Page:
Orchestral Suite No. 2 (Tchaikovsky)

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Pyotr Ilyich Tchaikovsky composed his Orchestral Suite No. 2 in C major, Op. 53, in 1883. It was premiered on February 16, 1884 at a Russian Musical Society concert in Moscow, conducted by Max Erdmannsdörfer. The piece was well enough received to be repeated a week later.[1] It is dedicated to his brother Anatoly's wife, Praskovya Vladimirovna Tchaikovskaya.[2]

Structure[edit]

The suite is written in five movements.

  1. Jeu de sons: Andantino un poco rubato
    This movement is a sonata structure with a slow introduction which recurs at the end to round off the piece. The Jeu (Play) here is simply between string phrases whose endings are echoed by the woodwinds. However, when the fast movement begins, the constant changes of texture, accompanied by matching quick shifts between string and wind tones, are noticeable. The development is a fugue based on the opening of the first theme. It dovetails with the recapitulation, the first subject passing straight into the more melodic second.[3]
  2. Valse: Moderato tempo di valse
    Unlike Tchaikovsky's previous waltzes, the theme is more animated and wide-ranging and includes changes in pace which would create havoc in a ballet performance. What is most notable, though, is not the tune but the orchestration. Tchaikovsky is now introducing in both texture and tone color a more unobtrusive variety into the accompaniment than would be noticed in a ballet where the attention is divided between stage and music.[4]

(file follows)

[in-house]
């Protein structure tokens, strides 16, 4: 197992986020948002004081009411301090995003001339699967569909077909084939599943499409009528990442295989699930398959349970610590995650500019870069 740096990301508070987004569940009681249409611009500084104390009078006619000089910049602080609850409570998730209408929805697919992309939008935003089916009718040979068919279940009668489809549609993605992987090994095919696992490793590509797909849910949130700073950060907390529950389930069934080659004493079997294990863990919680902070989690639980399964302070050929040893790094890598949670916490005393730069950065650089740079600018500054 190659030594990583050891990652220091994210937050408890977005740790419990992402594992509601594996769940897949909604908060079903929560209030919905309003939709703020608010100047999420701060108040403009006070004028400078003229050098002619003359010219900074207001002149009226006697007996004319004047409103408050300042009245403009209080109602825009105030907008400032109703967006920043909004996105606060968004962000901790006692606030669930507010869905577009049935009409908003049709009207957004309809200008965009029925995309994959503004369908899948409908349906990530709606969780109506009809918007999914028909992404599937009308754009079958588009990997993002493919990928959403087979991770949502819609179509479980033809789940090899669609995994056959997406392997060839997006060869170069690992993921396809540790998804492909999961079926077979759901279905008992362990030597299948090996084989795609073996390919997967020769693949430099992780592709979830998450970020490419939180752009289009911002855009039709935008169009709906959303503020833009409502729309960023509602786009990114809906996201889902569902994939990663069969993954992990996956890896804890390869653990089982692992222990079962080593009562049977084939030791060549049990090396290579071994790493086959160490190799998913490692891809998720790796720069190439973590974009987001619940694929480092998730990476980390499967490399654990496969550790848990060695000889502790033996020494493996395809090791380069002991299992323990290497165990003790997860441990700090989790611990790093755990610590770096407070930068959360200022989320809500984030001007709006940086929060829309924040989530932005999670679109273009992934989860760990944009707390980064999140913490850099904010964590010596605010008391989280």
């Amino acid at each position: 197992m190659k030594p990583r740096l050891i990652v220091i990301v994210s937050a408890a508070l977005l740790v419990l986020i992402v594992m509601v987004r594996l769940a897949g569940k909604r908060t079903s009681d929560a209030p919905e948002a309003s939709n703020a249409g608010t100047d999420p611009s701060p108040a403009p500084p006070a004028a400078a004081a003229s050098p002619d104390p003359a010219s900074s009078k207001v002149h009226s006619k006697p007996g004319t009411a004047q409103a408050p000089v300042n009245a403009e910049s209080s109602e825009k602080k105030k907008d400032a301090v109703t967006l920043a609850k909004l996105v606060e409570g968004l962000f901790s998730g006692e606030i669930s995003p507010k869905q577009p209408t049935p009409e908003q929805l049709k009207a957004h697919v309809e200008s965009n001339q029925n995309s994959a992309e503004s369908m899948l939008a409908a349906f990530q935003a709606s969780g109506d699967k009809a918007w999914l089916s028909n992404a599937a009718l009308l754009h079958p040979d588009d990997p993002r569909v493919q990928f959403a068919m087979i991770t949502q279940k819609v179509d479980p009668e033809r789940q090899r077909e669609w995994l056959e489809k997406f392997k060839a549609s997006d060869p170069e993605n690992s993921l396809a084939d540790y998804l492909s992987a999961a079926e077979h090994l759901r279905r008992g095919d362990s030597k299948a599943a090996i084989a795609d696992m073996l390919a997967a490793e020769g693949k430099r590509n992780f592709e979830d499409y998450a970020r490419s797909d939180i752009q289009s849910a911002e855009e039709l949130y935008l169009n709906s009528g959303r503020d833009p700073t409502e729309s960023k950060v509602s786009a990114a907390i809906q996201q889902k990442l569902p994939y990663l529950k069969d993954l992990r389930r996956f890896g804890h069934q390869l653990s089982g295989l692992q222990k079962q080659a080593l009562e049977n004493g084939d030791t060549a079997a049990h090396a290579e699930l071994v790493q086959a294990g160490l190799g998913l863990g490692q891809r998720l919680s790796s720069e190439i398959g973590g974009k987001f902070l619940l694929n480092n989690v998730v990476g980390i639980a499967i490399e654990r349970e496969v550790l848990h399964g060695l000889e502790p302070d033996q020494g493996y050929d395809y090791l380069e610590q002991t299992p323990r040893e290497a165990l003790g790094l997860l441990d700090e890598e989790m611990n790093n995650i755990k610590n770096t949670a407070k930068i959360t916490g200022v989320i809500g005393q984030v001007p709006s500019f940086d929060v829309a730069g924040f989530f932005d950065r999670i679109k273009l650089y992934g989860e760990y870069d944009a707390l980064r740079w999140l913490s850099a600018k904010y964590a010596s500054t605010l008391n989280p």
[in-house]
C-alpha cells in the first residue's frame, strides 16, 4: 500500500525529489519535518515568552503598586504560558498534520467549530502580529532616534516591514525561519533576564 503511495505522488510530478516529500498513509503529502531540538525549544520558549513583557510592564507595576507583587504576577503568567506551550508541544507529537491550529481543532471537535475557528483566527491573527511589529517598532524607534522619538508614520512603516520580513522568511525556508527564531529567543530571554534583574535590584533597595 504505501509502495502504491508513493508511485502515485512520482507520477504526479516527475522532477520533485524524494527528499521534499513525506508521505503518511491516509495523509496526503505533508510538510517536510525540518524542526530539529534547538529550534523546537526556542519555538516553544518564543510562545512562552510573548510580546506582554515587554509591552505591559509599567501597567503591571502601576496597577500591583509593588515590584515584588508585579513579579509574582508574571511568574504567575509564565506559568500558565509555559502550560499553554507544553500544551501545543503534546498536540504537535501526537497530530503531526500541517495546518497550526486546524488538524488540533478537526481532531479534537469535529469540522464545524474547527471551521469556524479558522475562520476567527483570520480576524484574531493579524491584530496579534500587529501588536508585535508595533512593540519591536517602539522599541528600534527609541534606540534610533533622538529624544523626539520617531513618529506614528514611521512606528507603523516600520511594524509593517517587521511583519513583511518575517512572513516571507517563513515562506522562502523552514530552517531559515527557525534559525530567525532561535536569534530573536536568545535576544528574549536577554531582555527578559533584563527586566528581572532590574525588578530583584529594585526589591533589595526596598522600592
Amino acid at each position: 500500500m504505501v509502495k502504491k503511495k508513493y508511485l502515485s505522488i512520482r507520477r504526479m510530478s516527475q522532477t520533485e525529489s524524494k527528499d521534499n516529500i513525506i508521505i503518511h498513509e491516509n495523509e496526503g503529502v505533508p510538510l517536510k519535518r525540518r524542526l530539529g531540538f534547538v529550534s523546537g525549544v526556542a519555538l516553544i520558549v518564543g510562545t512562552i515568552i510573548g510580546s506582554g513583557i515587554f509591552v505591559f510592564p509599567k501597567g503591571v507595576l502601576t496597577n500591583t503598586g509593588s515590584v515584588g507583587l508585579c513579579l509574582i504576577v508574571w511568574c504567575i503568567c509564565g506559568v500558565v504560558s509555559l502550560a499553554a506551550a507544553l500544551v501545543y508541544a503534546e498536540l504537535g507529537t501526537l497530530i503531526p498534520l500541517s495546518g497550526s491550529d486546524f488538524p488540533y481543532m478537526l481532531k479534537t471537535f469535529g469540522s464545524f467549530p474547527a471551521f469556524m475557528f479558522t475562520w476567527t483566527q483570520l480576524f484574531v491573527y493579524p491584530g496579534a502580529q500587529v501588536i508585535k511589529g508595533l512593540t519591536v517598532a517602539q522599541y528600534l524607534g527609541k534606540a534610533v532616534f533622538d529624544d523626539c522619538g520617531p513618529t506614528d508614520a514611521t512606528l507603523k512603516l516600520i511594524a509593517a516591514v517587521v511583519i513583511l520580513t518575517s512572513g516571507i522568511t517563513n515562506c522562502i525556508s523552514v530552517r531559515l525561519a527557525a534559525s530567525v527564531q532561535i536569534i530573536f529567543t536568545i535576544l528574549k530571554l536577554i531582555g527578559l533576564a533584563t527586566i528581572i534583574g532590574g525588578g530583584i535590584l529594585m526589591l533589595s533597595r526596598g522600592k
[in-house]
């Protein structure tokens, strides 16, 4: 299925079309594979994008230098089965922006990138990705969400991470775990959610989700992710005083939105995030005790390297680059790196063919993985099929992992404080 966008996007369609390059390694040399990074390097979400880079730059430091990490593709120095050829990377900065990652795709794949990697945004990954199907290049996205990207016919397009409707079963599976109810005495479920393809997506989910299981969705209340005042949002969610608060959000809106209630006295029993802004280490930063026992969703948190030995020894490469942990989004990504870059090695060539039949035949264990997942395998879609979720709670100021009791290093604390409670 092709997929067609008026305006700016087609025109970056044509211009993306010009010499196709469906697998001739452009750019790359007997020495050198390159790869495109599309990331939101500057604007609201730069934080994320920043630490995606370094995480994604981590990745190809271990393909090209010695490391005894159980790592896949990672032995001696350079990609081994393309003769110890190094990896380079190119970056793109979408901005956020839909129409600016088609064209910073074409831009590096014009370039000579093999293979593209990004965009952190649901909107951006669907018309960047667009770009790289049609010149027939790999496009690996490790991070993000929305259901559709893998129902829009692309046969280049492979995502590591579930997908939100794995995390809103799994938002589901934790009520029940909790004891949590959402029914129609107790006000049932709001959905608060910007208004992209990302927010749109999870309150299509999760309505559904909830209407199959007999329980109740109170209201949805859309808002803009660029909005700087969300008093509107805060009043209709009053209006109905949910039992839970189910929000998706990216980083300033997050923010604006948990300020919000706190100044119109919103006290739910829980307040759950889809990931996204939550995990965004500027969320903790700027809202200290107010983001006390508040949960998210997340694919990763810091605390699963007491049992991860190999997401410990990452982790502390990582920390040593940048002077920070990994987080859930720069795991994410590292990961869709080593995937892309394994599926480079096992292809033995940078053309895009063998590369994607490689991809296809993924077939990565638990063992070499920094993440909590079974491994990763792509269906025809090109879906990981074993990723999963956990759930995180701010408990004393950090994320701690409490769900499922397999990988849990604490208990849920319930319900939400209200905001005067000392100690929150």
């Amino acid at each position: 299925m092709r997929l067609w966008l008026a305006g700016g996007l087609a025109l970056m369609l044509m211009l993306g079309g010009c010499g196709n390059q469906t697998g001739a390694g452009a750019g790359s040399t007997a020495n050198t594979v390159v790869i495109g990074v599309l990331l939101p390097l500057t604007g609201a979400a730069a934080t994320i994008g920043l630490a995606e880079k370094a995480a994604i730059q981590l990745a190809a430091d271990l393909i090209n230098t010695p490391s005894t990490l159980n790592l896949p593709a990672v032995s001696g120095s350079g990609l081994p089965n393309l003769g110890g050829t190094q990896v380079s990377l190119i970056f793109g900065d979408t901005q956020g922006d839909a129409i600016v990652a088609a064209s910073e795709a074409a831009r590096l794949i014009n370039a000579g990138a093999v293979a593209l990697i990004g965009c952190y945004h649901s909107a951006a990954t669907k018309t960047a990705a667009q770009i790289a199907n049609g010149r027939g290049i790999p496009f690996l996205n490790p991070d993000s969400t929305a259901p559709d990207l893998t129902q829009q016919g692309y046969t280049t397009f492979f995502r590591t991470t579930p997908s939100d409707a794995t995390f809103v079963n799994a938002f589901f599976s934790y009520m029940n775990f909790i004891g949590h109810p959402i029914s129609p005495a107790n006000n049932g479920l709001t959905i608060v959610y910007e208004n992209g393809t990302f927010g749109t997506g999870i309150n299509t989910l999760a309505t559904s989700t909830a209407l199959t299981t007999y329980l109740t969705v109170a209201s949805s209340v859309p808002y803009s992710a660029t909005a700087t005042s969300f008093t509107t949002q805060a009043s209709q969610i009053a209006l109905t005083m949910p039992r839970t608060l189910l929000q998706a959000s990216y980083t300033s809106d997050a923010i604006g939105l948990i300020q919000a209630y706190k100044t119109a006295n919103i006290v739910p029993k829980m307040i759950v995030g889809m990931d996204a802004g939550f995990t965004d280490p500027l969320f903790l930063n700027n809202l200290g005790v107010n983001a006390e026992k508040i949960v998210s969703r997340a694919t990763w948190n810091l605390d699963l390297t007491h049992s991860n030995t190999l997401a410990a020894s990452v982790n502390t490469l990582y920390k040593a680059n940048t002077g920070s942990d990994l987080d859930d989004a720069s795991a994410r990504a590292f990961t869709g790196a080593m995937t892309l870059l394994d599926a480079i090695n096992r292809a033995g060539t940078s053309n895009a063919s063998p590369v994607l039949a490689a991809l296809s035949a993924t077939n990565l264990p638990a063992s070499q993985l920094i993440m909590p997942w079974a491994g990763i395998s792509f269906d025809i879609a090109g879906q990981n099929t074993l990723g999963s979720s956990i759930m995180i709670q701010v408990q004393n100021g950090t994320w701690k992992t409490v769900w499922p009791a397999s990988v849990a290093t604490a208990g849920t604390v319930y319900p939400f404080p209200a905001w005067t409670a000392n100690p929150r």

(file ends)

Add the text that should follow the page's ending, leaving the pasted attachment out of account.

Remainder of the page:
3. Scherzo burlesque: Vivace, con spirito
    This movement is more ostentatiously brilliant than the Valse and includes a part for a quartet of accordions. The overall impression is of fragments of melody flying around in all directions, their individuality asserted by their being well spaced out in the texture, often by their contrasting orchestral colors. Minute melodic fragments, even sound dots of one-note jabs from woodwinds or pizzicatos from strings, add their own accents. The bold folksong-like tune in the central section could hardly be a greater contrast.[4]
  4. Rêves d'enfant: Andante molto sostenuto
    At first a reassuring lullaby, this music diverts into some of the most strange, even unnerving that Tchaikovsky would write in depicting the kingdom of sleep, with strange, delicate, fragmented textures with no recognizable harmonic foundation. At the end of this section there is a pause, and the lullaby resumes as it had begun.[5]
  5. Danse baroque: Vivacissimo
    The name may seem strange for this earthy music, but Tchaikovsky is using the term "baroque" in its original meaning of "quaint" or "grotesque." The subtitle "Wild dance in imitation of Dargomyzhsky" is more helpful. The model for this music is the earlier Russian composer's Kazachok or "Cossack Dance."[5]

Instrumentation[edit]

The music is scored for the following:

Woodwinds

Piccolo
3 Flutes
2 Oboes
2 Clarinets (B-flat and A)
2 Bassoons

Brass

4 Horns in F
2 Trumpets (D and F)
3 Trombones
Tuba

Percussion

Timpani
Triangle
Glockenspiel
Cymbals
Bass drum

Miscellaneous

4 Accordions (ad lib)

Strings

Violins
Violas
Cellos
Double basses.
Harp

Overview[edit]

Composition[edit]